Thank God we finally got a break," said Neasa Fahy O'Donnell when she and husband Paddy received the news that their family of four sons had been named the Walkers Family of the Year yesterday. They also won a cash prize of €20,000 for overcoming their "crunch time" in the past 12 months.
In fact, the past 12 years has been a rollercoaster of uncertainty and adversity for the family. When Ronan, now 13, was a baby, he was diagnosed with an rare arteriovenous (AV) malformation in his brain. The condition affects one in a million and the survival rate is just 5pc.
Eight years later, Tiarnan, now 11, was diagnosed with an AV malformation in his leg. Though his condition is slightly more common, there is a possibility that his leg may have to be amputated in the future.
"When Tiarnan was diagnosed, my words to the doctor were, 'Not again. Please don't do this. I can't go through all this again'," remembers Neasa. "But you do. You just get on with it.
"We've had moments when we've said, 'Why us?' But you just soldier on and you get to the next place and say, 'We got to this place so we'll get to the next one'."
The family's optimism is remarkable and their positivity palpable. Rather than dwell on their misfortune, they count their blessings. They are grateful that Ronan, who was once given six months to live, has reached the age of 13. They are grateful that they have a wonderful GP in Limerick and talented consultants who have been willing to practise pioneering surgery. They are even grateful when a trip to Great Ormond Street Hospital has to be made. "There are always worse cases," says Paddy. "There are families with no hope."
One of the biggest hurdles for the Fahy O'Donnells was getting Ronan diagnosed.
"My advice to other parents is to always follow your gut instinct," says Neasa. "If you really feel that there is something wrong and you're concerned, never let a doctor tell you everything is fine until you are 100pc sure."
It's clear that each member of the family hasn't kept just their own spirits up, but each other's.
Paddy and Neasa are quick to heap praise on Ronan and Tiarnan's brothers, Caolan (16) and Tiarnan's twin, Darragh, who have shown enormous strength and bravery.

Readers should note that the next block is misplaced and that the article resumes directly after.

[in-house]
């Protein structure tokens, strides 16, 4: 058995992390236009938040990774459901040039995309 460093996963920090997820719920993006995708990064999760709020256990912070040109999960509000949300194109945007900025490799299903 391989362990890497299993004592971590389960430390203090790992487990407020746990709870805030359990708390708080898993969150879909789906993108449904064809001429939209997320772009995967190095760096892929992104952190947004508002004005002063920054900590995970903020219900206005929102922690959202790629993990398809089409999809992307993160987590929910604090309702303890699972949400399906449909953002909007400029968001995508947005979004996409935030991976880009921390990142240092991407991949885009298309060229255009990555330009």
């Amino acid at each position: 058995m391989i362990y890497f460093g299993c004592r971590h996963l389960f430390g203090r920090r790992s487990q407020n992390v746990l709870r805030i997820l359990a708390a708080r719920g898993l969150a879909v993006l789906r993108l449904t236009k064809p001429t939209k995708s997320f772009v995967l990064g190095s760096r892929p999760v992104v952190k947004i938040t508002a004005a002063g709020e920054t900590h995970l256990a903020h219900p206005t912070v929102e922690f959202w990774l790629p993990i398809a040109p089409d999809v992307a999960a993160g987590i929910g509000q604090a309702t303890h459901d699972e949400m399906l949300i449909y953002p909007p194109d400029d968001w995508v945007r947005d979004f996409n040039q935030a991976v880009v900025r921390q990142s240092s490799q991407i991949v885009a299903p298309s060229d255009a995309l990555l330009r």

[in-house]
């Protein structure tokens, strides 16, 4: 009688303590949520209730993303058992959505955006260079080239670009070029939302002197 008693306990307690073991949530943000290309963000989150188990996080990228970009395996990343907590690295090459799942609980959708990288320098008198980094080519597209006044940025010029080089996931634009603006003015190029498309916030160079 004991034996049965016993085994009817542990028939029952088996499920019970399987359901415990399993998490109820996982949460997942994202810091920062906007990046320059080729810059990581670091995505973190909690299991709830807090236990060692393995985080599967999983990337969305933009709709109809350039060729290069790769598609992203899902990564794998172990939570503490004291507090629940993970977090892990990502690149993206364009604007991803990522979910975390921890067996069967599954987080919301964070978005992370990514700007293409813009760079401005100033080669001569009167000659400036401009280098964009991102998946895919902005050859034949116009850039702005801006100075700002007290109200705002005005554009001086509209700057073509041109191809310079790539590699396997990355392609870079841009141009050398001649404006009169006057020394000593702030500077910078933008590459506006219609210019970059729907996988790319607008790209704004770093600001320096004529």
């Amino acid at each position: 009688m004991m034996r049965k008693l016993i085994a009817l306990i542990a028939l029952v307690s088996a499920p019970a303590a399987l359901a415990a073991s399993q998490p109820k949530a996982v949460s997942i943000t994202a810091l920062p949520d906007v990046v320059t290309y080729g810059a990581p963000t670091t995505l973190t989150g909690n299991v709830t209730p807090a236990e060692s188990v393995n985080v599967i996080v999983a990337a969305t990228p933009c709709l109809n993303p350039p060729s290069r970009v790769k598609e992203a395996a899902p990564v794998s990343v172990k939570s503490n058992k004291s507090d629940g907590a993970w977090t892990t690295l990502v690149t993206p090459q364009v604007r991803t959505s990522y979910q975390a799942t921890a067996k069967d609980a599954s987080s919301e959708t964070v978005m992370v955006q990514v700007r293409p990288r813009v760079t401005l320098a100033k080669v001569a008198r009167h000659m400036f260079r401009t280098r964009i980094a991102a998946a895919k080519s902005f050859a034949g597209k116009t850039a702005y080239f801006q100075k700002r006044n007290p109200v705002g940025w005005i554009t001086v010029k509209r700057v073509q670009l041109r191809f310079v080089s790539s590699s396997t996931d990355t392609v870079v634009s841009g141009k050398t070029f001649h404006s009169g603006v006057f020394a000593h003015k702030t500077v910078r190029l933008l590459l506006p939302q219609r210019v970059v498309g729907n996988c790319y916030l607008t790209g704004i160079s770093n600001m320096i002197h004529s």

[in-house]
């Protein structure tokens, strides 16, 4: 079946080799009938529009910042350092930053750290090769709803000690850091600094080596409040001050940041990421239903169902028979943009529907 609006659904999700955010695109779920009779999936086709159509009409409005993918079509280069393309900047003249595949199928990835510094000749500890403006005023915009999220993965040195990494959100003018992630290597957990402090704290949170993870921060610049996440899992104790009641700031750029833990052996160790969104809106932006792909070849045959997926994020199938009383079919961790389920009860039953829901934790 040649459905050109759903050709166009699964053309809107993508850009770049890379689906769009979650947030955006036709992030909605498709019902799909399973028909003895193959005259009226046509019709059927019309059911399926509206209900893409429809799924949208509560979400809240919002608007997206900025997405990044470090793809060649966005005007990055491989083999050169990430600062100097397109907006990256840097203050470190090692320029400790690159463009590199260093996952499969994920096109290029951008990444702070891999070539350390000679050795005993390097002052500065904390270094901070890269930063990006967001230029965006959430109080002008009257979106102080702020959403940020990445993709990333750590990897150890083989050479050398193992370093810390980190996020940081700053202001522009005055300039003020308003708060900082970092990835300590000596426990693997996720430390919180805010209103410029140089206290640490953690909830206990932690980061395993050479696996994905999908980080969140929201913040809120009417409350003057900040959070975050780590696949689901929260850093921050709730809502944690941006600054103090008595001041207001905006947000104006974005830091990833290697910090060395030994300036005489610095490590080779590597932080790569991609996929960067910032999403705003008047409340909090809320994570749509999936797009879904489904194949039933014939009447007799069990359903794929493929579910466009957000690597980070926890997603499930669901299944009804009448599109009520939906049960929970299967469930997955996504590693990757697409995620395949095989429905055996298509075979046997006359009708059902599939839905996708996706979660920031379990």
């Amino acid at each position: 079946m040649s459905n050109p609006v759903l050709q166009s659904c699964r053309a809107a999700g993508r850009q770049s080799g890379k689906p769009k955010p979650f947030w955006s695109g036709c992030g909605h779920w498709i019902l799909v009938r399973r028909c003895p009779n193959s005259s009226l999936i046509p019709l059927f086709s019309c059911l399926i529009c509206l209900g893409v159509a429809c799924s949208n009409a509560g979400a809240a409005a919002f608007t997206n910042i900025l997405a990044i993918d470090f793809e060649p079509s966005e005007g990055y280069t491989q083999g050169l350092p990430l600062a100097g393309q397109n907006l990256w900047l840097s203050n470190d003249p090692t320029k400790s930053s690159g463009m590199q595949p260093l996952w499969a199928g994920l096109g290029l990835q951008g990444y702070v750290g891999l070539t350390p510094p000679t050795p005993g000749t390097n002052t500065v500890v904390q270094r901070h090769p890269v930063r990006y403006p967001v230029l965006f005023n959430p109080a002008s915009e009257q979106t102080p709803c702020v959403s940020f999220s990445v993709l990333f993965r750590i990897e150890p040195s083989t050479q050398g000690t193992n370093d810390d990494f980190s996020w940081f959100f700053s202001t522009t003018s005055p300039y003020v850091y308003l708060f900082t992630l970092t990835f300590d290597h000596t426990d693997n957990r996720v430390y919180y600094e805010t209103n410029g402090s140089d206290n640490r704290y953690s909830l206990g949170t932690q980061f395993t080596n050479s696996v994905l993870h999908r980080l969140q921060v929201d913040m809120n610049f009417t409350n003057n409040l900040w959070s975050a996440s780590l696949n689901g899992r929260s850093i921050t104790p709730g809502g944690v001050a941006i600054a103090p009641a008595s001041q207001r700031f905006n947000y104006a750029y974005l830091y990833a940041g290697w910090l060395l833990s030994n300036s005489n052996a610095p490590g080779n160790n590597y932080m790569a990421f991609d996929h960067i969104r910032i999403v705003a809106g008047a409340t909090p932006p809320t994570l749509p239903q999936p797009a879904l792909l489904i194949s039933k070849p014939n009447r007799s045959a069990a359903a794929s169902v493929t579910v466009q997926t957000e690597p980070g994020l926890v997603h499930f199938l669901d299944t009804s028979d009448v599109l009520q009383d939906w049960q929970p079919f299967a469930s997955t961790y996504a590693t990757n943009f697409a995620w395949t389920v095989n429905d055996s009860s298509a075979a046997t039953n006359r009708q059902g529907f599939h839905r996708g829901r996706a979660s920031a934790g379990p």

Indeed, the rapport between the four boys when I meet them is touching. Big brother Caolan tells me that he often feels protective of his little brothers. "If someone made fun of Ronan or Tiarnan, I'd have a word with them," he says. "I'd take it very seriously. I would have no problem confronting anyone about it."
Paddy and Neasa's approach has always been not to treat their children any differently and the effect is obvious, both in the way the boys interact with each other and their peers.
Ronan suffers from mild paralysis on his left side and has several of what he calls his "turns" each day.
"When he was younger he'd fall asleep afterwards. Now he's taught himself how to work through it," explains Neasa.
Despite being in and out of hospital several times a year, his parents describe him as the most sociable member of the family. "When we go on holidays, he's the first one to make friends," says Paddy.
"Everyone tells us that his social skills are his strength," adds Neasa, "and while he may not achieve academically, his social skills will far outweigh that." In fact, Ronan is now in mainstream schooling despite advice to attend a special school.
Tiarnan has also defied the odds. Contrary to doctors' advice, he is a keen sportsman. "There's been occasions when people have said, 'Why are you playing? You can't walk, let alone run'. Tiarnan just turns around and says: 'I'm as good as you; I can do this.' He's got a fantastic attitude."
He often comes home from training in such pain that Paddy has to carry him upstairs to bed, but he won't give up. He recently won the hurling cup for a school team, scoring the winning goal. "His grandad, who was also a keen sportsman, would have been proud," says Neasa.
The children's grandfather (Neasa's father) passed away last April. Tiarnan thinks he's gone to heaven to help them get better.
"We said to the boys, 'if Grandad really wants you to win this, it will happen'. And you know, when they won, I was even thinking myself, 'Where are you, Dad?'" Neasa laughs.
"My father and Paddy's parents used to say, 'I wish it was us. We're old and we've had a great life', but the boys have borne this burden very, very well.
"They're lying in a hospital after having major surgery and within hours they're sitting up and smiling. When people moan and complain, I think to myself, 'you should go and spend a day in a children's hospital'."
It was this relentless optimism that impressed the judges and the TV3 viewers who voted.
The family say they will take a holiday with the prize money, with the boys' current picks being Disneyland or skiing. They will also present the Walkers Soap Family of the Year Award at the Walkers TVNow Awards on May 22.
"It's great that something positive has happened," says Neasa. "I thought, 'this is for ye now, boys. You've fought and you've been brave and you've been brilliant -- now you're getting a reward'."
When you meet a family like the Fahy O'Donnells, your own problems seem very, very small indeed.